I do, however, find it very ironic that Highland Wind LLC now proposes to forever protect the Stewart ridge from industrial wind turbines, when just a few short months ago, they were prepared to fight tooth and nail to have the original project approved in its entirety. Theirs is certainly a professional public relations campaign.

In the coming days and weeks, the permit application will be reviewed by the LURC staff, and the public. And when the time comes we will show why, based on sound science and economics, this project should not be approved. We are ready, and we are resolved. More importantly, we have the truth on our side.

Here is another irony. Former governor Angus King, project developer for Record Hill in Roxbury and the mountains in Highland Plantation, was quoted in that DownEast article. “Define the essence of Maine in a sentence.” Most people could not comply. Maine’s ‘essence’ is multi-faceted, whether speaking about its majestic ocean and mountain vistas, its pragmatic yet generous inhabitants, or its abundant and diverse wildlife. Some who responded to that question simply went on and on. And others, like Mr. King, managed to define Maine’s essence in two or three succinct sentences.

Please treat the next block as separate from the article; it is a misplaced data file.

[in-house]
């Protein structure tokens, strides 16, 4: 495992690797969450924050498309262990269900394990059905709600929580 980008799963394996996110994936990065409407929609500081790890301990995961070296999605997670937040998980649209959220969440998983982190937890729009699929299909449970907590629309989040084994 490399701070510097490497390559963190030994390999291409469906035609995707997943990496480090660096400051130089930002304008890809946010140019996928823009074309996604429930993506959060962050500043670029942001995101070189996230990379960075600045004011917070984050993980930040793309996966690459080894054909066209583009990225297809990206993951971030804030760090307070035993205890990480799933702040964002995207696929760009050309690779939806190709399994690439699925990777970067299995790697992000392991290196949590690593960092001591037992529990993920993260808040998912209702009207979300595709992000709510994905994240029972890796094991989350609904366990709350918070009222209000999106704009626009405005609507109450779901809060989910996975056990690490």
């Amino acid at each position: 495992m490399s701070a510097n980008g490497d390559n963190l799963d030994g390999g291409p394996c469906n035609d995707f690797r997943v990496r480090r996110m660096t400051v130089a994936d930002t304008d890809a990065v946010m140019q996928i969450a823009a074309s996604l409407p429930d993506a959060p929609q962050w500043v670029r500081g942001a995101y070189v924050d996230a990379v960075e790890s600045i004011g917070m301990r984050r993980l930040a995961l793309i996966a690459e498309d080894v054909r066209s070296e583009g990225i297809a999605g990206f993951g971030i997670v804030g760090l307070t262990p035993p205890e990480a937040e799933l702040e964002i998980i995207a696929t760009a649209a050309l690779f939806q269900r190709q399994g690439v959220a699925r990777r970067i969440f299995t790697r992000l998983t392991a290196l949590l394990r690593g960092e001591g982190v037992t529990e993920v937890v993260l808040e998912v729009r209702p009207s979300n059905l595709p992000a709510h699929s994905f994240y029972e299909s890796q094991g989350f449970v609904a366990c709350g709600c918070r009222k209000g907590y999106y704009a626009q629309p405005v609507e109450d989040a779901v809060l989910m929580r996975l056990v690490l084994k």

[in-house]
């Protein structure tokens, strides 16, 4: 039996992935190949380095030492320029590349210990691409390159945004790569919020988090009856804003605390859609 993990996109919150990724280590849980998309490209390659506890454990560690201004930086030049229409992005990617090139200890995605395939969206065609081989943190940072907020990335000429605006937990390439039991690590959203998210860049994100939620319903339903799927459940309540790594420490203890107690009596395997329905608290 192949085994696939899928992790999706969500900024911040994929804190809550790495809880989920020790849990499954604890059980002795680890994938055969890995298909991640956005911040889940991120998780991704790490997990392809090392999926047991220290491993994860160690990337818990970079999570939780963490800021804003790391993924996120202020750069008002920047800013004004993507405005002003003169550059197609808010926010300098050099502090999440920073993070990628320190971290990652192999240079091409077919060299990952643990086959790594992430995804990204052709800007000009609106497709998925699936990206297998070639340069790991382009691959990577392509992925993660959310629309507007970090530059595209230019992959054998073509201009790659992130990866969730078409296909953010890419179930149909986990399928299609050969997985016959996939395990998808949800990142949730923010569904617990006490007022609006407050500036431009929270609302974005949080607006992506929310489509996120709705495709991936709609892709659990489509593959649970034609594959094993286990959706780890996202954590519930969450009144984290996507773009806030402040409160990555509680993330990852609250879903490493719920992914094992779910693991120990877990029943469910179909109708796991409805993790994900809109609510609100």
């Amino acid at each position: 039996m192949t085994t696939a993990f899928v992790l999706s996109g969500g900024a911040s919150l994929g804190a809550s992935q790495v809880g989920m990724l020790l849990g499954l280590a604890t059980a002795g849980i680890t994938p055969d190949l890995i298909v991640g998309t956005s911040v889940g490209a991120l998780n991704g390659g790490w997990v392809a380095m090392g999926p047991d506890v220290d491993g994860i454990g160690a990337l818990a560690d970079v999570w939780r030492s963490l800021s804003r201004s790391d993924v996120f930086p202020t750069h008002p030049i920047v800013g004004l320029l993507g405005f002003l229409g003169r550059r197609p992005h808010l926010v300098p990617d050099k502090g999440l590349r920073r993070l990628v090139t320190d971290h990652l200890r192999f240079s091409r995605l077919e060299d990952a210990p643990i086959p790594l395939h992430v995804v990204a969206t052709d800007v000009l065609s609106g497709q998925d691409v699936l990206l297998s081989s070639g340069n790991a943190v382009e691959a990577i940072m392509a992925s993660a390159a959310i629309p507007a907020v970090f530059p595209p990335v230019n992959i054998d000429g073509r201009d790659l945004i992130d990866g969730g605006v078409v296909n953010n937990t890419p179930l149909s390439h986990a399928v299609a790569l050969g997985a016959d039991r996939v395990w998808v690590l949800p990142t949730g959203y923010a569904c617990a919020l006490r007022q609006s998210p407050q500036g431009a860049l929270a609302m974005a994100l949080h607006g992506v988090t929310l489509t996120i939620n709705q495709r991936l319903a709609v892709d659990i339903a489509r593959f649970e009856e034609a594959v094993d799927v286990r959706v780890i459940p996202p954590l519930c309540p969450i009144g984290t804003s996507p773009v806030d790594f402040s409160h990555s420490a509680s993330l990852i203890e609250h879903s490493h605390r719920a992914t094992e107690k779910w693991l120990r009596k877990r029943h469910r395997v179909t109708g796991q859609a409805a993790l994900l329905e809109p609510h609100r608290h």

"It’s common sense, independence, understatement, and values. It’s one of the few places left that you can rightly say has character, both in its land and its people." Angus King

In this instance, I agree with Mr. King’s words, if not with his actions.

Here are a few more quotes from that article. The ‘Maine’ these people speak of is the Maine which those common-sense, independent and value-infused citizens our former governor spoke of are trying to preserve.

“A state that beckons us through serene natural beauty, rather than manufactured attractions.”
Bill and Jean Steer, Flat Rock, North Carolina

“Pappy’s description of Maine: ‘Son I have seen the whole world and thank almighty God for bringing me home again.’ ”